NHS waiting lists in England reach record high
NHS waiting lists in England have climbed to a record high, new data has revealed.
Figures released on Thursday showed that 7.47 million people were waiting to start routine hospital treatment at the end of May, up from 7.42 million at the end of April.
It is the highest number since records began in August 2007.
Some 385,022 people had also been waiting more than 52 weeks to start routine hospital treatment at the end of May, up from 371,111 at the end of April.
During the same period, 11,446 people were estimated to have been waiting 18 months to start treatment, down slightly from 11,477.
The Government and NHS England have set the ambition of eliminating all waits of more than a year by March 2025.
It comes after Rishi Sunak said industrial action across the NHS is making it “more challenging” to bring down waiting lists.
The Prime Minister pledged to cut the figure earlier this year, when it stood at 7.2 million.
It is estimated that eight months of strikes has led to the cancellation or postponement of about 651,000 appointments and routine procedures.
Junior doctors walked out for five days from 7am on Thursday in the longest spell of industrial action in the history of the health service.
They return to work at 7am on July 18 and 48 hours later consultants are set to strike for two days. Radiographers across 43 NHS trusts will also walk out for two days from July 25.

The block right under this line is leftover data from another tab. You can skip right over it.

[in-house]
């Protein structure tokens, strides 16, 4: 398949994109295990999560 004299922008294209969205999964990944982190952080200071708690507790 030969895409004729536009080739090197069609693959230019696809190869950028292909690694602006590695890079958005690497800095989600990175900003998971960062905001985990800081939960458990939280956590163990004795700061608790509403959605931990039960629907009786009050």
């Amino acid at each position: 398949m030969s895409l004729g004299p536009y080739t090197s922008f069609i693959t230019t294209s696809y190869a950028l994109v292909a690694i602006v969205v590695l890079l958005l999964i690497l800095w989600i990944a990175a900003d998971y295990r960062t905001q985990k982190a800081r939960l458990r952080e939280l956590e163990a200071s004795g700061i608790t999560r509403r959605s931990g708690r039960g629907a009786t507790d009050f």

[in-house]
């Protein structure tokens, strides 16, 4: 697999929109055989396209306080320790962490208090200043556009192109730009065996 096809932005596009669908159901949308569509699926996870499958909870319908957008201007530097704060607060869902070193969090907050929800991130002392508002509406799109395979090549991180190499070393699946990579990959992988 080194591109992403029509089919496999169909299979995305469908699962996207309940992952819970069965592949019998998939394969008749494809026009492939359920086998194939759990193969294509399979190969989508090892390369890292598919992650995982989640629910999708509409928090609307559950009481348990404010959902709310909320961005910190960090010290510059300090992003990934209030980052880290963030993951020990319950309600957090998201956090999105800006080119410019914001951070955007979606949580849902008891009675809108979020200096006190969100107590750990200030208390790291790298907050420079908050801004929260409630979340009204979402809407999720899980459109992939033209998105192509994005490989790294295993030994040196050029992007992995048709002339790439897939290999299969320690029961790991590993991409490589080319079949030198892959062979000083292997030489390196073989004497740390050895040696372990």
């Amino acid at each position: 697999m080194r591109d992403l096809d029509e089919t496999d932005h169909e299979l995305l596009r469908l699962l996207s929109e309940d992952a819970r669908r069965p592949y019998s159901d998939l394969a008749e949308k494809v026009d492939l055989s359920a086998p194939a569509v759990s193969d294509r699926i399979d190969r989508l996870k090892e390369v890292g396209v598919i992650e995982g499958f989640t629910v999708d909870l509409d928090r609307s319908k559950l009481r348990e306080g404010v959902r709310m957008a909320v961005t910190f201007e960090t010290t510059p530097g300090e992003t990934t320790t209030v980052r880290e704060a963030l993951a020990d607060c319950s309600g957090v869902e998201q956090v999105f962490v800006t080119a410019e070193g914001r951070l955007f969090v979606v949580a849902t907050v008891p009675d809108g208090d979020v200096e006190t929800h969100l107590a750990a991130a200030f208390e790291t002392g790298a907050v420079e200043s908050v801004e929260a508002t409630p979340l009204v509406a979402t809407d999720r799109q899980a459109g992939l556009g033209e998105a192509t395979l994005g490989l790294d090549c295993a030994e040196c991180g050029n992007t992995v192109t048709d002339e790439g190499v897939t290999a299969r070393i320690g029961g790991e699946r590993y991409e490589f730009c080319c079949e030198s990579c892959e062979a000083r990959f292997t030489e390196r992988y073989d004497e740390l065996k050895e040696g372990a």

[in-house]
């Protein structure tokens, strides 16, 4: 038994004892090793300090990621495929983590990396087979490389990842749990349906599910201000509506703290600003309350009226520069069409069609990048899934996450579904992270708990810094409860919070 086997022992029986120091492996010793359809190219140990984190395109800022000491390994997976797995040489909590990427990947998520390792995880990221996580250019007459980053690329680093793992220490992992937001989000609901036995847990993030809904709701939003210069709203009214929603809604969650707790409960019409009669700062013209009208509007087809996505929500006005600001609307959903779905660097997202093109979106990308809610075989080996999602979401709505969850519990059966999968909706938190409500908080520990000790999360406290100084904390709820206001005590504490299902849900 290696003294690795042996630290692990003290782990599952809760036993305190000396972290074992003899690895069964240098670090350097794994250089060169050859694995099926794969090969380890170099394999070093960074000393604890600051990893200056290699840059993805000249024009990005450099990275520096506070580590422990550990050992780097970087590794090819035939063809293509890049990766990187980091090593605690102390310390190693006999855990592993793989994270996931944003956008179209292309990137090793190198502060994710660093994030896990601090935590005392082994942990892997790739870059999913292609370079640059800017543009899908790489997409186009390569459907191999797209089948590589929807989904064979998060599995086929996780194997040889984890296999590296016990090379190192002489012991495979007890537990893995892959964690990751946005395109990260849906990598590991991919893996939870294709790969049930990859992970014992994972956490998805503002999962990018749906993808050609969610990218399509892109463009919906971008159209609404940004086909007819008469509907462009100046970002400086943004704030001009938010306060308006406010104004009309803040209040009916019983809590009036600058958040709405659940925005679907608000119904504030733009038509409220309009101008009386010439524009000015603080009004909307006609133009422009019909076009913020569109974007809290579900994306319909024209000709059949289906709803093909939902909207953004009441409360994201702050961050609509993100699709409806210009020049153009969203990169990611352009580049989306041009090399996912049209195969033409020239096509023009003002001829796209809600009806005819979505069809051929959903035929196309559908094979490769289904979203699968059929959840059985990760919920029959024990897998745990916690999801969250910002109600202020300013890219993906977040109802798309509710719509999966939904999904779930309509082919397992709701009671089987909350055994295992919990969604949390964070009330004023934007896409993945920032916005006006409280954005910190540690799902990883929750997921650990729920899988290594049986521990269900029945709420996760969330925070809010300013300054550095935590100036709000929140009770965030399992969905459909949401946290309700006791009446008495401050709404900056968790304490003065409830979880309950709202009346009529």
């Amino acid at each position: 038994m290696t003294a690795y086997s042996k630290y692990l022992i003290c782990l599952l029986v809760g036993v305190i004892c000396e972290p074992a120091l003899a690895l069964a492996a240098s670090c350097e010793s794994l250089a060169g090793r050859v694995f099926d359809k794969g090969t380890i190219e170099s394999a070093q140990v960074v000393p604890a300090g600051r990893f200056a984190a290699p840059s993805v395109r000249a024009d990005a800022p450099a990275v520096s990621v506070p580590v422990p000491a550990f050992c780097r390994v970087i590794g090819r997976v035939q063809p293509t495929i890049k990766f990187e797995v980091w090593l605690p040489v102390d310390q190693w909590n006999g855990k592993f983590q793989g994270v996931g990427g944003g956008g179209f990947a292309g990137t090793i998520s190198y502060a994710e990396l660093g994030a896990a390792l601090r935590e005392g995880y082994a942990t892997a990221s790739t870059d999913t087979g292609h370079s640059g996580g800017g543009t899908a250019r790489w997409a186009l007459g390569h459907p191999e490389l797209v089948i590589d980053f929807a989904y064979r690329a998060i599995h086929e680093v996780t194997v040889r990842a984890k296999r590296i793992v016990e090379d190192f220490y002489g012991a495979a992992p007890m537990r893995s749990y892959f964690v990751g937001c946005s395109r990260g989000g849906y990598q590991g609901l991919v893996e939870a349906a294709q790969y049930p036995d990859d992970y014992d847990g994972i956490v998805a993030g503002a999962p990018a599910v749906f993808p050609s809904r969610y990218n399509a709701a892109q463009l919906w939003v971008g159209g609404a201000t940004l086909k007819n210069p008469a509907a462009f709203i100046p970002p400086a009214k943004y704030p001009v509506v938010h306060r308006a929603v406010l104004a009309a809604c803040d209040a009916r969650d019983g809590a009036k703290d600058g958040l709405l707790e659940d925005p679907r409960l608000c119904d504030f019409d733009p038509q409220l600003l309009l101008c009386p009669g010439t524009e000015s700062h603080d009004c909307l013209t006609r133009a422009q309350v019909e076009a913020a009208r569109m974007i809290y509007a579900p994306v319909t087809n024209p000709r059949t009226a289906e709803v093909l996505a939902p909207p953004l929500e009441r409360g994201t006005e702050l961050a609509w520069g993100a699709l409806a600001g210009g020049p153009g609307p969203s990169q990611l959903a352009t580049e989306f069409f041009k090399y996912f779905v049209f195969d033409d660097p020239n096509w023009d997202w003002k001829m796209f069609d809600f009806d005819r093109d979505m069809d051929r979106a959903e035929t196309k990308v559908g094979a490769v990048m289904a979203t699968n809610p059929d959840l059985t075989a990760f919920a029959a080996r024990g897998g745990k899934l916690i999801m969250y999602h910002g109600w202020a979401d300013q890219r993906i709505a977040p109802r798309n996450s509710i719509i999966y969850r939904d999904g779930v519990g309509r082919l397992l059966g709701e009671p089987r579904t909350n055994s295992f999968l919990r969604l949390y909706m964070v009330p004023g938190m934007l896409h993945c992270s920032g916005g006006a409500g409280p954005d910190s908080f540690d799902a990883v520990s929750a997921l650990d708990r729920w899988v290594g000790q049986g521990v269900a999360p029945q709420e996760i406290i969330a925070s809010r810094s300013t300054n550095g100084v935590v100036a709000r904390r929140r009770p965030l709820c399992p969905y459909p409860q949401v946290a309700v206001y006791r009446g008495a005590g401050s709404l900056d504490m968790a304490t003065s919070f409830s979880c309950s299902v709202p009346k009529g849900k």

On Thursday, the chief executive of one NHS trust said mounting backlogs and pressure caused by strikes are leading to rising tensions among workers.
They added: “I don’t think you can underestimate the tensions and the potential risk of division that this creates, between leaders and staff, but also amongst staff themselves.”
Sir Julian Hartley, chief executive of NHS Providers, also called industrial action a “black cloud” hanging over the health service, which is currently in the “most challenging period of operational pressure”.
A total of 245,595 urgent cancer referrals were made by GPs in England in May, up 13% on 218,060 in April and up slightly (0.1%) year-on-year from 245,449 in May 2022.
The proportion of cancer patients who saw a specialist within two weeks of being referred urgently by their GP rose from 77.7% in April to 80.8% in May, but remained below the target of 93%.
The 93% target was last hit in May 2020, during the early months of the Covid-19 pandemic.
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